BTW, Roger had never visited the Blue Water Mangroves, off northwest Misool, so we visited that area toward the end of the trip. Some of you may recall that there was a croc attack on a diver there last year. Many of the liveaboards have now chosen to take the BWM off their itinerary. We were a bit apprehensive, but we spent an entire day diving there without incident. The BWM were beautiful as ever. We are NOT necessarily recommending that boats return to this region. Just reporting that we spent a day there without incident. Putting the BWM on a route is up to the specific operator, crew and the guests.
After dropping off our guests in Sorong, we were transported to Raja’s newest land-based resort, Raja Ampat Dive Lodge (RADL). This lovely, little resort is owned by our oldest Indonesian friends, Reno and Nyoman Kirtya, of Grand Komodo Tours. GKT runs a fleet of liveaboards throughout the archipelago, but this is their first land-based operation. RADL is located on Mansuar Island, very near the manta aggregation sites in the Dampier Strait. The lodge is simple, but the rooms are large with air conditioning and private baths. The food is plentiful and good, mostly Indonesian. The diving is superb and RADL is conveniently located with access to many of our favorite sites in north central Raja (see www.komodoalordive.com for more about GKT and RADL).
The resort is new and for most of our two-week stay we were the only guests. That meant we were able to do one of our favorite things: GO EXPLORING! We found three outstanding new spots with big fish like mackerel, dog-tooth tuna, and Giant Trevally (GTs). Two of the sites had large schools of big eye trevally and barracuda. One of these sites also had a large school of a smallish (12-15in.) tuna and, to top it off, a manta cleaning station. We were in heaven, and dived each site numerous times.
We are so lucky to have found a place like Raja where more and more sites just keep popping up. We know that many of you have already visited Raja. What you should know is that if you chose to return and dive there with us you will dive numerous new sites!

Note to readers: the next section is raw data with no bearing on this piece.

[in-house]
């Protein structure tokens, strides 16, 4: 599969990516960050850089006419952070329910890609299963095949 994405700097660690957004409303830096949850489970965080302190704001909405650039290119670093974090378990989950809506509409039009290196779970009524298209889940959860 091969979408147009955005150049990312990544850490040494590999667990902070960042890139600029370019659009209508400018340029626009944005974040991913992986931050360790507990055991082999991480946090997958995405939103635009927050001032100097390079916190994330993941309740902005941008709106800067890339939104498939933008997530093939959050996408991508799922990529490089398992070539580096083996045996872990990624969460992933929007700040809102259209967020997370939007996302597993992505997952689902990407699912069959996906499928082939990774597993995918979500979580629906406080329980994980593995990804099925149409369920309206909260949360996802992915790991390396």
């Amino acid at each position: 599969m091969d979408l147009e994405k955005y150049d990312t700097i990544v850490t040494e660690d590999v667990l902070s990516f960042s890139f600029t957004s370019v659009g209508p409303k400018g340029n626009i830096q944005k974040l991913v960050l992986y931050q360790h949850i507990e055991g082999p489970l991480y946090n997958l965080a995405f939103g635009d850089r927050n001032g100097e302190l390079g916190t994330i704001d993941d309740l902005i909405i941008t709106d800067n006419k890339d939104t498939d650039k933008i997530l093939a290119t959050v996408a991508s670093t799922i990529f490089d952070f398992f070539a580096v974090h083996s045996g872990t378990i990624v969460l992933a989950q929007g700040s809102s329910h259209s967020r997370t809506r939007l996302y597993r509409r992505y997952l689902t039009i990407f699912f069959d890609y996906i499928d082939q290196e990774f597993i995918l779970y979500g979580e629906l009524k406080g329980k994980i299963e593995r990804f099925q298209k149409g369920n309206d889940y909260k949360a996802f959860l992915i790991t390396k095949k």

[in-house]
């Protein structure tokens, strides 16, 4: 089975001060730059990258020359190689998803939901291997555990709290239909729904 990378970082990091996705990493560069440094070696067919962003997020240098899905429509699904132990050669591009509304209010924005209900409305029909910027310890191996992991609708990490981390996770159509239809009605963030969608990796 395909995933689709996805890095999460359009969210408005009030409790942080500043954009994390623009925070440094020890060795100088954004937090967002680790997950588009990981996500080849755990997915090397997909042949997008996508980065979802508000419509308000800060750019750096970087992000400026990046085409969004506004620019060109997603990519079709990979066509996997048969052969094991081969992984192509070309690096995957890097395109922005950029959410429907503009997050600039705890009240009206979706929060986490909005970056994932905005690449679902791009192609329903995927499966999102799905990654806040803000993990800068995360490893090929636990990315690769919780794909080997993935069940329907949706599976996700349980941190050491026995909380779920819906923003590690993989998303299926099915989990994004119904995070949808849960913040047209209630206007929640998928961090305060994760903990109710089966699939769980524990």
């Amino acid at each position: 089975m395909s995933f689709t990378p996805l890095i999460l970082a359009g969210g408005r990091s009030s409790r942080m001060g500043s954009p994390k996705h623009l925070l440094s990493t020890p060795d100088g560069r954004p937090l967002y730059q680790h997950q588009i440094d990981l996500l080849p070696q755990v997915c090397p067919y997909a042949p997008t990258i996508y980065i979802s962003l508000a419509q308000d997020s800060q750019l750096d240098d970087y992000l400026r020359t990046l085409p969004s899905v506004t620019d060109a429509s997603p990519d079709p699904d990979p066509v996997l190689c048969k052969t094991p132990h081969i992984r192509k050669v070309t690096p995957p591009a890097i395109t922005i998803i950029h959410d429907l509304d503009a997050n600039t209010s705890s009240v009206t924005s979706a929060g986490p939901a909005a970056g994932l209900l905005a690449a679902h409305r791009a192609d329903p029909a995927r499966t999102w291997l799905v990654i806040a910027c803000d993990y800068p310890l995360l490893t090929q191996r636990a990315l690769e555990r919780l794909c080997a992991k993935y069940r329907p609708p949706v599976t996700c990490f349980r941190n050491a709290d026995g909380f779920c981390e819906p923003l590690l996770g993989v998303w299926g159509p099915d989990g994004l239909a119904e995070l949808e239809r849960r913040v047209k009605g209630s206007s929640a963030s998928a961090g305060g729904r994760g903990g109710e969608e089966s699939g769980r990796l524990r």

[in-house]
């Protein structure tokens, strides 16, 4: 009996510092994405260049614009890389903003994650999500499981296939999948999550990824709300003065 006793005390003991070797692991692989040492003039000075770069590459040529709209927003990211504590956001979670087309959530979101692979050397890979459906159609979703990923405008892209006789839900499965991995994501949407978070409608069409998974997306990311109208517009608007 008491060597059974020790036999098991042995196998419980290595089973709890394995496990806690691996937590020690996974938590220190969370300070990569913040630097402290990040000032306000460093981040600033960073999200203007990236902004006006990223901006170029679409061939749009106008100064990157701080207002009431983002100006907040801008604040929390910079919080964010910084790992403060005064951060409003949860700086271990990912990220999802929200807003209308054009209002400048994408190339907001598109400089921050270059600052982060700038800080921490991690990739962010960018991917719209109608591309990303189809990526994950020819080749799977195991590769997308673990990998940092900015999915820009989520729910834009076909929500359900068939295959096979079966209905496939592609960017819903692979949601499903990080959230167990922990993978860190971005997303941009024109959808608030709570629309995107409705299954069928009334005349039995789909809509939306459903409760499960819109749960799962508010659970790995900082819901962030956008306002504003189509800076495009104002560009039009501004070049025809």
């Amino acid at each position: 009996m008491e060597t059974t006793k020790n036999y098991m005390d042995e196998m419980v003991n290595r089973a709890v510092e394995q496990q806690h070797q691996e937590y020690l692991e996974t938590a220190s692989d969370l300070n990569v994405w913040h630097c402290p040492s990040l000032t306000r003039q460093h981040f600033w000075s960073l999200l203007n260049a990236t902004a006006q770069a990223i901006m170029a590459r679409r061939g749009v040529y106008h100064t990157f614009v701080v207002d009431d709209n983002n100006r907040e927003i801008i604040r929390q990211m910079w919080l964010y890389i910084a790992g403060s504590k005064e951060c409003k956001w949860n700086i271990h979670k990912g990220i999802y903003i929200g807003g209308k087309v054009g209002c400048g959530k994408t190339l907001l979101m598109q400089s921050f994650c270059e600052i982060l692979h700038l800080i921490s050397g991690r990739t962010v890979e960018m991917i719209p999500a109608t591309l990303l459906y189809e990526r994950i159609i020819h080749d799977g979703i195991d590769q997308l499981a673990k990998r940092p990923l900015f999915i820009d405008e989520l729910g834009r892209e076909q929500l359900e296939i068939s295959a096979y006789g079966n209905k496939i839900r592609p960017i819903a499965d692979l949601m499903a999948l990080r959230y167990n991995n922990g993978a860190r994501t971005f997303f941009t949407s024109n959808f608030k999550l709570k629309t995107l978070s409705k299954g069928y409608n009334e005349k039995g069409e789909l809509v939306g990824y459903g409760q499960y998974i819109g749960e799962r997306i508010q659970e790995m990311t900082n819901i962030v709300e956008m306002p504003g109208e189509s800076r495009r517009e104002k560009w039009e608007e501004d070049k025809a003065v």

After RADL, Maurine had to return to Bali to deal with the “fun” part of our job, the office work. I, however, got to stay on for another 2 weeks, again aboard Seven Seas. This time around I was guest cruise director for another private client’s charter. Werner and Myra Kurn, owners of Ocean Enterprises (www.oceanenterprises.com) in San Diego had chartered Seven Seas for their first Indonesian liveaboard experience. It was great diving with them and their clients. Werner is such a hoot; everyone had a great time. Of course, we showed them some of the new sites, but since they had never visited Raja every site was their “the best site ever”! Raja IS that special.
We will both be in Bali for the next 6 weeks, and we’re busy finishing the educational program for CI, and processing and editing all the digital image files we took in Raja, nearly 10.000 new images. Fortunately all our scheduled 2010 trips are full, so we are working on charters for late 2011 and 2012. Check out the travel section of this site soon.
Thanks for checking in with us and reading the blog. Don’t miss Maurine’s ongoing blog for Undercurrent (www.undercurrent.org). Apparently she chooses her subjects well because she is the highest rated blogger.
We are returning to the US for a short visit in late May and early June. Then we’ll be back in Indonesia on a new contract with CI for at least another year. Please stay in touch with us through this blog or by emailing.
Burt and Maurine